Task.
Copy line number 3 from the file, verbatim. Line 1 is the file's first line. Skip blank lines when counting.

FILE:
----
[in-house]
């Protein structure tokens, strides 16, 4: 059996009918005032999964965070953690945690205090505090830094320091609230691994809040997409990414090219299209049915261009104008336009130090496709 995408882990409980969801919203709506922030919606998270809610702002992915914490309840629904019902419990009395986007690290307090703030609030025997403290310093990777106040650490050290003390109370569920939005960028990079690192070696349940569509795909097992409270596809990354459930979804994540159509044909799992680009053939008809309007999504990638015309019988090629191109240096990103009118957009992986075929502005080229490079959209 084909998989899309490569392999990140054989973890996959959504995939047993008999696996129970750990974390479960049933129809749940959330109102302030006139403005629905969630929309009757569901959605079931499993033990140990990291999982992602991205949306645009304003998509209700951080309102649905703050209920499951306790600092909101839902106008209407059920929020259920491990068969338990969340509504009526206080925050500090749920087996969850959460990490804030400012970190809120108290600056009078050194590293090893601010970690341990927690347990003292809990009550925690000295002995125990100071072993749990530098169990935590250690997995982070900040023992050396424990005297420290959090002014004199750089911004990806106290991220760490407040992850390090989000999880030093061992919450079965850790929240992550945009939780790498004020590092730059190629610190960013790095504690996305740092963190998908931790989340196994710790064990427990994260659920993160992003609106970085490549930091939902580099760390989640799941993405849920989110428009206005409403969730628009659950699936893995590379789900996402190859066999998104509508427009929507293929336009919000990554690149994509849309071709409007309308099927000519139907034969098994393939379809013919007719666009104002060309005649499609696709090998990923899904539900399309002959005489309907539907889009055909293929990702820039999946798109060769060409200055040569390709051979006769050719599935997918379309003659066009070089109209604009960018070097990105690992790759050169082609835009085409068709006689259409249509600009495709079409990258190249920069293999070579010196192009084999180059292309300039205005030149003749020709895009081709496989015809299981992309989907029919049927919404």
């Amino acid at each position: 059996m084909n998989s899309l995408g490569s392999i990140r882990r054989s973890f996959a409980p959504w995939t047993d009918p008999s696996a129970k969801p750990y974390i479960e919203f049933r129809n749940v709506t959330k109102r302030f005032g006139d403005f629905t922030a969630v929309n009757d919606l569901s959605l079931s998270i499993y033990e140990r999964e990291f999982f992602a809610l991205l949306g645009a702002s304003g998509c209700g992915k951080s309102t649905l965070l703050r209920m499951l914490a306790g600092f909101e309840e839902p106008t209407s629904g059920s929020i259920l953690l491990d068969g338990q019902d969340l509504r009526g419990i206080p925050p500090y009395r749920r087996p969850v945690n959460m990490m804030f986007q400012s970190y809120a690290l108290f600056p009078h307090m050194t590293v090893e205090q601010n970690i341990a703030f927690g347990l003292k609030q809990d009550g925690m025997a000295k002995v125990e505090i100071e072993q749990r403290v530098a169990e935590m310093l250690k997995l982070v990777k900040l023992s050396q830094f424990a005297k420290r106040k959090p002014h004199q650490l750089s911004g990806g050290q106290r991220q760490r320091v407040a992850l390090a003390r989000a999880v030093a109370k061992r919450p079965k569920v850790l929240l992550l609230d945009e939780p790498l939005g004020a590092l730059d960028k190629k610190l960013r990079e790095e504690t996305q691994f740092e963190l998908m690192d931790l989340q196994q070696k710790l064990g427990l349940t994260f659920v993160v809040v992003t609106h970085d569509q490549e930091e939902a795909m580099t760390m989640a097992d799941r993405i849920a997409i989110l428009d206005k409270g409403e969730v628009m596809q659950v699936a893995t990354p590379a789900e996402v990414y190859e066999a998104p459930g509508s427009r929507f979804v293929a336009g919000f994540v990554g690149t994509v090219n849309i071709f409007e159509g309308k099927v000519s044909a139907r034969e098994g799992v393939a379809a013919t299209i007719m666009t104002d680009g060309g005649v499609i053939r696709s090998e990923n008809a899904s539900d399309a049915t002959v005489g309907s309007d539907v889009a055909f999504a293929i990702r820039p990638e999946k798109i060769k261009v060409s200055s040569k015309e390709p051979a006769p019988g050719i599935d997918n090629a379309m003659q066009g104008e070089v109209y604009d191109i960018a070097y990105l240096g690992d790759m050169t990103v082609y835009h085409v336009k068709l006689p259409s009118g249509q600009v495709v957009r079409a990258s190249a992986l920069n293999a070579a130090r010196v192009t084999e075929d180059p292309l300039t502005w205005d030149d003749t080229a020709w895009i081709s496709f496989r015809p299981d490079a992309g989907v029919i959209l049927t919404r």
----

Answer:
């Amino acid at each position: 059996m084909n998989s899309l995408g490569s392999i990140r882990r054989s973890f996959a409980p959504w995939t047993d009918p008999s696996a129970k969801p750990y974390i479960e919203f049933r129809n749940v709506t959330k109102r302030f005032g006139d403005f629905t922030a969630v929309n009757d919606l569901s959605l079931s998270i499993y033990e140990r999964e990291f999982f992602a809610l991205l949306g645009a702002s304003g998509c209700g992915k951080s309102t649905l965070l703050r209920m499951l914490a306790g600092f909101e309840e839902p106008t209407s629904g059920s929020i259920l953690l491990d068969g338990q019902d969340l509504r009526g419990i206080p925050p500090y009395r749920r087996p969850v945690n959460m990490m804030f986007q400012s970190y809120a690290l108290f600056p009078h307090m050194t590293v090893e205090q601010n970690i341990a703030f927690g347990l003292k609030q809990d009550g925690m025997a000295k002995v125990e505090i100071e072993q749990r403290v530098a169990e935590m310093l250690k997995l982070v990777k900040l023992s050396q830094f424990a005297k420290r106040k959090p002014h004199q650490l750089s911004g990806g050290q106290r991220q760490r320091v407040a992850l390090a003390r989000a999880v030093a109370k061992r919450p079965k569920v850790l929240l992550l609230d945009e939780p790498l939005g004020a590092l730059d960028k190629k610190l960013r990079e790095e504690t996305q691994f740092e963190l998908m690192d931790l989340q196994q070696k710790l064990g427990l349940t994260f659920v993160v809040v992003t609106h970085d569509q490549e930091e939902a795909m580099t760390m989640a097992d799941r993405i849920a997409i989110l428009d206005k409270g409403e969730v628009m596809q659950v699936a893995t990354p590379a789900e996402v990414y190859e066999a998104p459930g509508s427009r929507f979804v293929a336009g919000f994540v990554g690149t994509v090219n849309i071709f409007e159509g309308k099927v000519s044909a139907r034969e098994g799992v393939a379809a013919t299209i007719m666009t104002d680009g060309g005649v499609i053939r696709s090998e990923n008809a899904s539900d399309a049915t002959v005489g309907s309007d539907v889009a055909f999504a293929i990702r820039p990638e999946k798109i060769k261009v060409s200055s040569k015309e390709p051979a006769p019988g050719i599935d997918n090629a379309m003659q066009g104008e070089v109209y604009d191109i960018a070097y990105l240096g690992d790759m050169t990103v082609y835009h085409v336009k068709l006689p259409s009118g249509q600009v495709v957009r079409a990258s190249a992986l920069n293999a070579a130090r010196v192009t084999e075929d180059p292309l300039t502005w205005d030149d003749t080229a020709w895009i081709s496709f496989r015809p299981d490079a992309g989907v029919i959209l049927t919404r």